Goals: This was the second Soviet attempt to bring lunar soil back to Earth. Since the Soviet Union launched Luna 15 three days before the announced launch date of Apollo 11, it appears likely that the Soviets hoped to return lunar samples to Earth just before the American astronauts could do so. The spacecraft was also said to be capable of collecting information about the lunar environment, analyzing the chemical composition of lunar rocks, and taking pictures of the lunar surface.
Accomplishments: Luna 15 reached lunar orbit and conducted numerous communications sessions with Earth, during which it may have transmitted data about the lunar space environment. But its primary goal ended in failure when contact was lost on the same day that U.S. astronauts Neil Armstrong and Buzz Aldrin became the first people to set foot on the Moon. It is thought that Luna 15 probably crashed into a mountain while descending to the lunar surface.
13 Jul 1969: Launch
21 Jul 1969: Lunar Impact
Mission Type: Sample Return
Launch Vehicle: Proton Booster plus upper stage and escape stages, 8K82K + Blok D (Proton no. 242-01)
Launch Site: Tyuratam (Baikonur Cosmodrome), USSR, NIIP-5 / launch site 81P
Spacecraft Mass: 5,700 kg
Spacecraft Instruments: 1) stereo imaging system; 2) remote arm for sample collection and 3) radiation detector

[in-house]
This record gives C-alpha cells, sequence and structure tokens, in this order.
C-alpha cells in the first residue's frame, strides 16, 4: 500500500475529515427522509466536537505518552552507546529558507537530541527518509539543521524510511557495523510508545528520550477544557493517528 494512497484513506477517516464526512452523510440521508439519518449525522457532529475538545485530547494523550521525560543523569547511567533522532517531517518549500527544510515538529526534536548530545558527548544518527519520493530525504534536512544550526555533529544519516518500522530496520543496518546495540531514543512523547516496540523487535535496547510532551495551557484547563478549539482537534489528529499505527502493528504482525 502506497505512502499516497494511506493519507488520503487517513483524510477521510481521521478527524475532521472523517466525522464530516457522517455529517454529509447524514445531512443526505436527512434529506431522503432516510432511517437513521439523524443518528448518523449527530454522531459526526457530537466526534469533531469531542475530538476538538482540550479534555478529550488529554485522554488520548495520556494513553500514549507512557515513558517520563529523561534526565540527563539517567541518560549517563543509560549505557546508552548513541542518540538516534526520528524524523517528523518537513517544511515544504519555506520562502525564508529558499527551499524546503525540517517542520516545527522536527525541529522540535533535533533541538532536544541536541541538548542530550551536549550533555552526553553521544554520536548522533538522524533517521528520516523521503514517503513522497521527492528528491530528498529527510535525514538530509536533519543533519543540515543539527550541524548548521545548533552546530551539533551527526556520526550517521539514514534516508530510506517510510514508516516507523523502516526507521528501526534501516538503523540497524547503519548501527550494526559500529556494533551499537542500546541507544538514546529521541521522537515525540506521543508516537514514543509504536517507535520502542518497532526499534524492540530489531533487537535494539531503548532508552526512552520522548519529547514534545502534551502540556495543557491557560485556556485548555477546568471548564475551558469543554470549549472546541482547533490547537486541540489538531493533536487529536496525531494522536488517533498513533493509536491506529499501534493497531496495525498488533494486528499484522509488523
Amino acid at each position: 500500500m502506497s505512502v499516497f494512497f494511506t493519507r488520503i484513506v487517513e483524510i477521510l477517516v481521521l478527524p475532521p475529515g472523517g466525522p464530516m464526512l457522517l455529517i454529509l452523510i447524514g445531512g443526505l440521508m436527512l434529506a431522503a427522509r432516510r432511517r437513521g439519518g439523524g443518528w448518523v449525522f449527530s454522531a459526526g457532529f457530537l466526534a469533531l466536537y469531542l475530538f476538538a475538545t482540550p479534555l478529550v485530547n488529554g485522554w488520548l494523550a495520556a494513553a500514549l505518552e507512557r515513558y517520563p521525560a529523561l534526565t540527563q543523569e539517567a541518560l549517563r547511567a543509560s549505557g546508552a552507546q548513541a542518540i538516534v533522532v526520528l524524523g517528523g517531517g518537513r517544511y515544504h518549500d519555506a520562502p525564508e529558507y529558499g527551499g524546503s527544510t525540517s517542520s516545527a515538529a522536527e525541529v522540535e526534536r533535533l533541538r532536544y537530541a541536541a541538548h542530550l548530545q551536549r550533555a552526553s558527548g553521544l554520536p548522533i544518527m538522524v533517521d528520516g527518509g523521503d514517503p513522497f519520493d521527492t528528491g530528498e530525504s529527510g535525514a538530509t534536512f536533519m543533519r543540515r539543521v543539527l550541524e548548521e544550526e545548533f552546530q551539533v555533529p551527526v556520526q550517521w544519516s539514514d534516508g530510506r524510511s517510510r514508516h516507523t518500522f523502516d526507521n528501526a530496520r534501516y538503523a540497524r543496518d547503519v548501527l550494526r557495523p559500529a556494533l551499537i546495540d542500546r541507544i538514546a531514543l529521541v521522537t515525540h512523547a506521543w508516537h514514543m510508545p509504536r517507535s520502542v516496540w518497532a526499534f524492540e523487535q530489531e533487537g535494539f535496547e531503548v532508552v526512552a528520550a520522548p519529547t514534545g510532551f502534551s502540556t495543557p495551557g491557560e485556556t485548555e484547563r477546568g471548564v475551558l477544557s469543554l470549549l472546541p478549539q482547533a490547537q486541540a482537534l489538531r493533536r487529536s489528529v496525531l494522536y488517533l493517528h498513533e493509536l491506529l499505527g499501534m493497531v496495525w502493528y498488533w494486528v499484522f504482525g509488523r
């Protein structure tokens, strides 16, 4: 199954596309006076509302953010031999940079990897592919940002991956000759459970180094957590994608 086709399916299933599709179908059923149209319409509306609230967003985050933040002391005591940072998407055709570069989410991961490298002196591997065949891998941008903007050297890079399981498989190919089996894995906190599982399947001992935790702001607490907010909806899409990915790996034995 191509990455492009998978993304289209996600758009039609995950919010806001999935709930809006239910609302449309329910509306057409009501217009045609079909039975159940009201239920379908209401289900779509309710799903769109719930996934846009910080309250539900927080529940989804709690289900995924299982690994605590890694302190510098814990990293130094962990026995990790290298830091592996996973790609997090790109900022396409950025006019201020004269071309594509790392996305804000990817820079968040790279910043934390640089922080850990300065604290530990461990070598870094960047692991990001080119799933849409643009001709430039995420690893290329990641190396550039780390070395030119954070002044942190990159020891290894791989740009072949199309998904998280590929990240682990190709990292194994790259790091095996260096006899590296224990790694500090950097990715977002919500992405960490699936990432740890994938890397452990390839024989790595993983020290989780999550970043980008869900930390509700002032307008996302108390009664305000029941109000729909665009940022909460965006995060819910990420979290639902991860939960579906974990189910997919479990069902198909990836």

Deep Space Chronicle: A Chronology of Deep Space and Planetary Probes 1958-2000, Monographs in Aerospace History No. 24, by Asif A. Siddiqi
National Space Science Data Center, http://nssdc.gsfc.nasa.gov/
Solar System Log by Andrew Wilson, published 1987 by Jane's Publishing Co. Ltd.
Luna 15, launched only three days before the historic Apollo 11 mission to the Moon, was the second Soviet attempt to recover and bring lunar soil back to Earth. In a race to reach the Moon and return to Earth, the parallel missions of Luna 15 and Apollo 11 were, in some ways, the culmination of the Moon race that defined the space programs of both the United States and the Soviet Union in the 1960s.
After a midcourse correction the day after launch, Luna 15 entered lunar orbit at 10:00 UT on 17 July 1969. The spacecraft remained in lunar orbit for four days while controllers checked all onboard systems and performed two orbital maneuvers. After astronauts Armstrong and Aldrin had already set foot on the Moon, Luna 15 fired its main retrorocket engine to initiate descent to the surface at 15:47 UT on 21 July 1969.
Unfortunately, transmissions ceased only 4 minutes after deorbit at a calculated altitude of 3 kilometers. The spacecraft had probably crashed into the side of a mountain. Impact coordinates were 17° north latitude and 60° east longitude in Mare Crisium.